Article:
sell, or arrange the sale of reverse mortgages to senior citizens
will act in the best interest of a sometimes vulnerable population.
  SEC. 3.  Section 1923.2 of the Civil Code is amended to read:
   1923.2.  A reverse mortgage loan shall comply with all of the
following requirements:
   (a) Prepayment, in whole or in part, shall be permitted without
penalty at any time during the term of the reverse mortgage loan. For
the purposes of this section, penalty does not include any fees,
payments, or other charges that would have otherwise been due upon
the reverse mortgage being due and payable.
   (b) A reverse mortgage loan may provide for a fixed or adjustable
interest rate or combination thereof, including compound interest,
and may also provide for interest that is contingent on the value of
the property upon execution of the loan or at maturity, or on changes
in value between closing and maturity.
   (c) A reverse mortgage may include costs and fees that are charged
by the lender, or the lender's designee, originator, or servicer,
including costs and fees charged upon execution of the loan, on a
periodic basis, or upon maturity.
   (d) If a reverse mortgage loan provides for periodic advances to a
borrower, these advances shall not be reduced in amount or number
based on any adjustment in the interest rate.
   (e) A lender who fails to make loan advances as required in the
loan documents, and fails to cure an actual default after notice as
specified in the loan documents, shall forfeit to the borrower treble
the amount wrongfully withheld plus interest at the legal rate.
   (f) The reverse mortgage loan may become due and payable upon the
occurrence of any one of the following events:
   (1) The home securing the loan is sold or title to the home is
otherwise transferred.
   (2) All borrowers cease occupying the home as a principal
residence, except as provided in subdivision (g).
   (3) Any fixed maturity date agreed to by the lender and the
borrower occurs.
   (4) An event occurs which is specified in the loan documents and
which jeopardizes the lender's security.
   (g) Repayment of the reverse mortgage loan shall be subject to the
following additional conditions:
   (1) Temporary absences from the home not exceeding 60 consecutive
days shall not cause the mortgage to become due and payable.
   (2) Extended absences from the home exceeding 60 consecutive days,
but less than one year, shall not cause the mortgage to become due
and payable if the borrower has taken prior action which secures and
protects the home in a manner satisfactory to the lender, as
specified in the loan documents.
   (3) The lender's right to collect reverse mortgage loan proceeds
shall be subject to the applicable statute of limitations for written
loan contracts. Notwithstanding any other provision of law, the
statute of limitations shall commence on the date that the reverse
mortgage loan becomes due and payable as provided in the loan
agreement.
   (4) The lender shall prominently disclose in the loan agreement
any interest rate or other fees to be charged during the period that
commences on the date that the reverse mortgage loan becomes due and
payable, and that ends when repayment in full is made.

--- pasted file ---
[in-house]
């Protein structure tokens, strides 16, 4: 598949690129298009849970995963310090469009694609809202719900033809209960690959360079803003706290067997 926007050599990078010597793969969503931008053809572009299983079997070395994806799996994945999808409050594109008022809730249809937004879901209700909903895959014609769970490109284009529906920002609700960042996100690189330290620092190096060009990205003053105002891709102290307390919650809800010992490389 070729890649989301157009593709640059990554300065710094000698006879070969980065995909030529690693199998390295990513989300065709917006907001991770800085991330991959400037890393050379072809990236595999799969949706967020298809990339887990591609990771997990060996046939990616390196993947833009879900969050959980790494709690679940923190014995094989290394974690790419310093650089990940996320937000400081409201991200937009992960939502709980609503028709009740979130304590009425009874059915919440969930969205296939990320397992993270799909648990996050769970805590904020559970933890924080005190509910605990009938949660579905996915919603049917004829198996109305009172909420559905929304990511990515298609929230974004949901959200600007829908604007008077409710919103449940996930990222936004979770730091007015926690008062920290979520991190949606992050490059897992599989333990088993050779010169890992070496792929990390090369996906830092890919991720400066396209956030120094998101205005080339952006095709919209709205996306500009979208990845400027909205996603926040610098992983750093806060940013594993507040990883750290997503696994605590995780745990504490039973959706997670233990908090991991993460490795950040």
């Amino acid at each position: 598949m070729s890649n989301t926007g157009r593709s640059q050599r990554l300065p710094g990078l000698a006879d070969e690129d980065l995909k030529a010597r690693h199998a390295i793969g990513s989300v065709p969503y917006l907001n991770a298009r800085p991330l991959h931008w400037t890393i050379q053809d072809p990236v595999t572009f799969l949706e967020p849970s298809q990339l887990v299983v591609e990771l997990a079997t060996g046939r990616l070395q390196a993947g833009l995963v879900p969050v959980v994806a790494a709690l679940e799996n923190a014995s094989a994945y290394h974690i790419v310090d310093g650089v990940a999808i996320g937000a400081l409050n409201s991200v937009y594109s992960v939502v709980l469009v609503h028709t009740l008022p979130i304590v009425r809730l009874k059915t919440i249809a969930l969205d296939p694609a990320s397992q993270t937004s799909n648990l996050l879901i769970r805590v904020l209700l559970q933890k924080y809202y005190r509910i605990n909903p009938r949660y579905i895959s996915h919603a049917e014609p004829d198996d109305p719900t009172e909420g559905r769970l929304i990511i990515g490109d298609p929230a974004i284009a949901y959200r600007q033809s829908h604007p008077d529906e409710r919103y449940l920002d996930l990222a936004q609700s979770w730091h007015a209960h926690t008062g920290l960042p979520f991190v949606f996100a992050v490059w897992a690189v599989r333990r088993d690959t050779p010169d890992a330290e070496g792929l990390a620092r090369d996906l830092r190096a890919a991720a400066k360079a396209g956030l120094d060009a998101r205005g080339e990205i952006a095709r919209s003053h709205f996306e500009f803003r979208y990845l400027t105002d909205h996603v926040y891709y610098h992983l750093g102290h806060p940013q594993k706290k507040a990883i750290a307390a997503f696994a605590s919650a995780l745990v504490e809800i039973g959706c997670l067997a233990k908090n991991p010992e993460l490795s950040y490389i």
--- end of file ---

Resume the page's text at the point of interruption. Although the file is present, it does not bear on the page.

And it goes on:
(h) The first page of any deed of trust securing a reverse
mortgage loan shall contain the following statement in 10-point
boldface type: "This deed of trust secures a reverse mortgage loan."
   (i) A lender or any other person that participates in the
origination of the mortgage shall not require an applicant for a
reverse mortgage to purchase an annuity as a condition of obtaining a
reverse mortgage loan.
   (1) The lender or any other person that participates in the
origination of the mortgage shall not do either of the following:
   (A) Participate in, be associated with, or employ any party that
participates in or is associated with any other financial or
insurance activity, unless the lender maintains procedural safeguards
designed to ensure that individuals participating in the origination
of the mortgage shall have no involvement with, or incentive to
provide the prospective borrower with, any other financial or
insurance product.
   (B) Refer the borrower to anyone for the purchase of an annuity or
other financial or insurance product prior to the closing of the
reverse mortgage or before the expiration of the right of the
borrower to rescind the reverse mortgage agreement.
   (2) This subdivision does not prevent a lender from offering or
referring borrowers for title insurance, hazard, flood, or other
peril insurance, or other similar products that are customary and
normal under a reverse mortgage loan.
   (3) A lender or any other person who participates in the
origination of a reverse mortgage loan to which this subdivision
would apply, and who complies with paragraph (1) of subsection (n),
and with subsection (o), of Section 1715z-20 of Title 12 of the
United States Code, and any regulations and guidance promulgated
under that section, as amended from time to time, in offering the
loan, regardless of whether the loan is originated pursuant to the
program authorized under Section 1715z-20 of Title 12 of the United
States Code, and any regulations and guidance promulgated under that
section, shall be deemed to have complied with this subdivision.
   (j) Prior to accepting a final and complete application for a
reverse mortgage the lender shall provide the borrower with a list of
not fewer than 10 counseling agencies that are approved by the
United States Department of Housing and Urban Development to engage